Criminal Law

Appendix B - Selected Sentencing Statutes

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November 1, 2005GUIDELINES MANUALAppendix B

(g) Sentencing upon remand.—A district court to which a case is remanded pursuant to subsection (f)(1) or (f)(2) shall resentence a defendant in accordance with section 3553 and with such instructions as may have been given by the court of appeals, except that—

(1) In determining the range referred to in subsection 3553(a)(4), the court shall apply the guidelines issued by the Sentencing Commission pursuant to section 994(a)(1) of title 28, United States Code , and that were in effect on the date of the previous sentencing of the defendant prior to the appeal, together with any amendments thereto by any act of Congress that was in effect on such date; and

(2) The court shall not impose a sentence outside the applicable guidelines range except upon a ground that—

(A) was specifically and affirmatively included in the written statement of reasons required by section 3553(c) in connection with the previous sentencing of the defendant prior to the appeal; and

(B) was held by the court of appeals, in remanding the case, to be a permissible ground of departure.

(h) Application to a sentence by a magistrate.—An appeal of an otherwise final sentence imposed by a United States magistrate may be taken to a judge of the district court, and this section shall apply (except for the requirement of approval by the Attorney General or the Solicitor General in the case of a Government appeal) as though the appeal were to a court of appeals from a sentence imposed by a district court.

(i) Guideline not expressed as a range.—For the purpose of this section, the term "guideline range" includes a guideline range having the same upper and lower limits.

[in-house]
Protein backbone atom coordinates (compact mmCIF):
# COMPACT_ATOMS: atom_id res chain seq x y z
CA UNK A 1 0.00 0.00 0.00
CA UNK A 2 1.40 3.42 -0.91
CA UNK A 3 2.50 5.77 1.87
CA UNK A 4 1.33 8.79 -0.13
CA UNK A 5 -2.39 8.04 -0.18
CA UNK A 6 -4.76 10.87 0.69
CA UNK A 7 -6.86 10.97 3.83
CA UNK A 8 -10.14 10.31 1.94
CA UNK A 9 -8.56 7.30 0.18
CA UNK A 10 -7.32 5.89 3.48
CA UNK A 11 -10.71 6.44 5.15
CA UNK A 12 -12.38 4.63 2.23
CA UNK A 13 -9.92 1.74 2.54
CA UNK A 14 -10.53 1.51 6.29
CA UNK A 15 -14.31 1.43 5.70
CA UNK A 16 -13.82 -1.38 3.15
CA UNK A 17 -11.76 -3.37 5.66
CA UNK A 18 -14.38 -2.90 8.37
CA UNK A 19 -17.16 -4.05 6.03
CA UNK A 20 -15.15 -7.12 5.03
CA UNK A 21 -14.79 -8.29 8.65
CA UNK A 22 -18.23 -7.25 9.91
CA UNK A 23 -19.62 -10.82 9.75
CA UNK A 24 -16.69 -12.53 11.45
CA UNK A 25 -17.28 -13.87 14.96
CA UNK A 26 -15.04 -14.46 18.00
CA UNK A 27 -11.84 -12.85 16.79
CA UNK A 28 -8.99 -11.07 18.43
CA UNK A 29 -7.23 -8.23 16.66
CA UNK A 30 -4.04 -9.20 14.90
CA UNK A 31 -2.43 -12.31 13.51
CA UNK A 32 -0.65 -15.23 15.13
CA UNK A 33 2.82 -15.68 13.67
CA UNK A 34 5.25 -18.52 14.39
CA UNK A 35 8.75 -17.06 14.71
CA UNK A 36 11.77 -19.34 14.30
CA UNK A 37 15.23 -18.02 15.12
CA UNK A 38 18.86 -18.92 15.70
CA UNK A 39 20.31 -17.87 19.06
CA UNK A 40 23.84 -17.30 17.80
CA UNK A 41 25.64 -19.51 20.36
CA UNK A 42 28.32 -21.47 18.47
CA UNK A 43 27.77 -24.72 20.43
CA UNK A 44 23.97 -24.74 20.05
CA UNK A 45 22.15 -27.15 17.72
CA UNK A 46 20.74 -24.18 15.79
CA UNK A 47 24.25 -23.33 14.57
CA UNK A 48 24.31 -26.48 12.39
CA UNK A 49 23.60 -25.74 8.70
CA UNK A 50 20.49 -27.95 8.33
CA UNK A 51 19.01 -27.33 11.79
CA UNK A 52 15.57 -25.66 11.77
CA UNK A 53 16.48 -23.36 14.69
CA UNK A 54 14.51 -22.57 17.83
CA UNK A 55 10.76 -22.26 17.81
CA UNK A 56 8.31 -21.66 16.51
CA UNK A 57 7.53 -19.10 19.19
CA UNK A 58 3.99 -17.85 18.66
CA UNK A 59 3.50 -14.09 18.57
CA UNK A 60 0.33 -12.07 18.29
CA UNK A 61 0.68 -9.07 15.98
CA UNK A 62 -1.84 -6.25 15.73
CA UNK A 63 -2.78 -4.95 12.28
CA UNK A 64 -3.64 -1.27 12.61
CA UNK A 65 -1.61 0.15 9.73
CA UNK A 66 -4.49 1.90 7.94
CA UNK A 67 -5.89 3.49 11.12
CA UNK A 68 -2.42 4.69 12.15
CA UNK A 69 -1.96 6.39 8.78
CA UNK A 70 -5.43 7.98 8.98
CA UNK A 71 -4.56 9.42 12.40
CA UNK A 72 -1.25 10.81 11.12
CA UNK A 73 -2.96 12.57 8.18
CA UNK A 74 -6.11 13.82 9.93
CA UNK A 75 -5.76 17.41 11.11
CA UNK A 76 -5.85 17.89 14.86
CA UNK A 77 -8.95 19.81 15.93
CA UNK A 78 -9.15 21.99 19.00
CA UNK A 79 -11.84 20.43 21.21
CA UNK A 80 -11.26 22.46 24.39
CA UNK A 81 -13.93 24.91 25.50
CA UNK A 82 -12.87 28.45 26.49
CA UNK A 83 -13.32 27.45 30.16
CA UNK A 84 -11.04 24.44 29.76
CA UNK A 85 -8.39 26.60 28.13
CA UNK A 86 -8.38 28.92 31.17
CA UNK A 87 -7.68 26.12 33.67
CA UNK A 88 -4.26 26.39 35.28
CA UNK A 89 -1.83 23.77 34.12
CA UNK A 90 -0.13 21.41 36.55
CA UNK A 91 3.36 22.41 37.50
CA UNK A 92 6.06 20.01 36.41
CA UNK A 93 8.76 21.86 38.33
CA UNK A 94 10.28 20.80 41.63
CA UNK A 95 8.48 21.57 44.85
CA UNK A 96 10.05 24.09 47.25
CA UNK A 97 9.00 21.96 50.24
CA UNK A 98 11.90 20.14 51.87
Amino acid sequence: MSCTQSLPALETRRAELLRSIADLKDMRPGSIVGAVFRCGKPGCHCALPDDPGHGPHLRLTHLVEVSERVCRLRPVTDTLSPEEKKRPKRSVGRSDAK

(j) Definitions.—For purposes of this section—

(1) a factor is a "permissible" ground of departure if it—

(A) advances the objectives set forth in section 3553(a)(2); and

(B) is authorized under section 3553(b); and

(C) is justified by the facts of the case; and

(2) a factor is an "impermissible" ground of departure if it is not a permissible factor within the meaning of subsection (j)(1).

(Added Pub.L. 98-473, Title II, § 213(a), Oct. 12, 1984, 98 Stat. 2011, and amended Pub.L. 99-646, § 73(a), Nov. 10, 1986, 100 Stat. 3617; Pub.L. 100-182, §§ 4-6, Dec. 7, 1987, 101 Stat. 1266, 1267; Pub.L. 100-690, Title VII, § 7103(a), Nov. 18, 1988, 102 Stat. 4416, 4417; Pub.L. 101-647, Title XXXV, §§ 3501, 3503, Nov. 29, 1990, 104 Stat. 4921; Pub.L. 103-322, Title XXXIII, § 330002(k), Sept. 13, 1994, 108 Stat. 2140; Pub.L. 108-21, Title IV, § 401(d)-(f), Apr. 30, 2003, 117 Stat. 670, 671.)


Unconstitutionality of Subsection (e). Mandatory aspect of subsection (e) of this section held unconstitutional by United States v. Booker, 125 S.Ct. 738 (2005).

Effective Date of 1987 Amendment. Amendment by Pub.L. 100-182 applicable with respect to offenses committed after enactment of Pub.L. 100-182, which was approved Dec. 7, 1987, see section 26 of Pub.L. 100-182.

Effective Date. Section effective on the first day of first calendar month beginning thirty-six months after Oct. 12, 1984, applicable only to offenses committed after taking effect of sections 211 to 239 of Pub.L. 98-473, and except as otherwise provided for therein, see section 235 of Pub.L. 98-473, as amended, set out as a note under section 3551 of this title.

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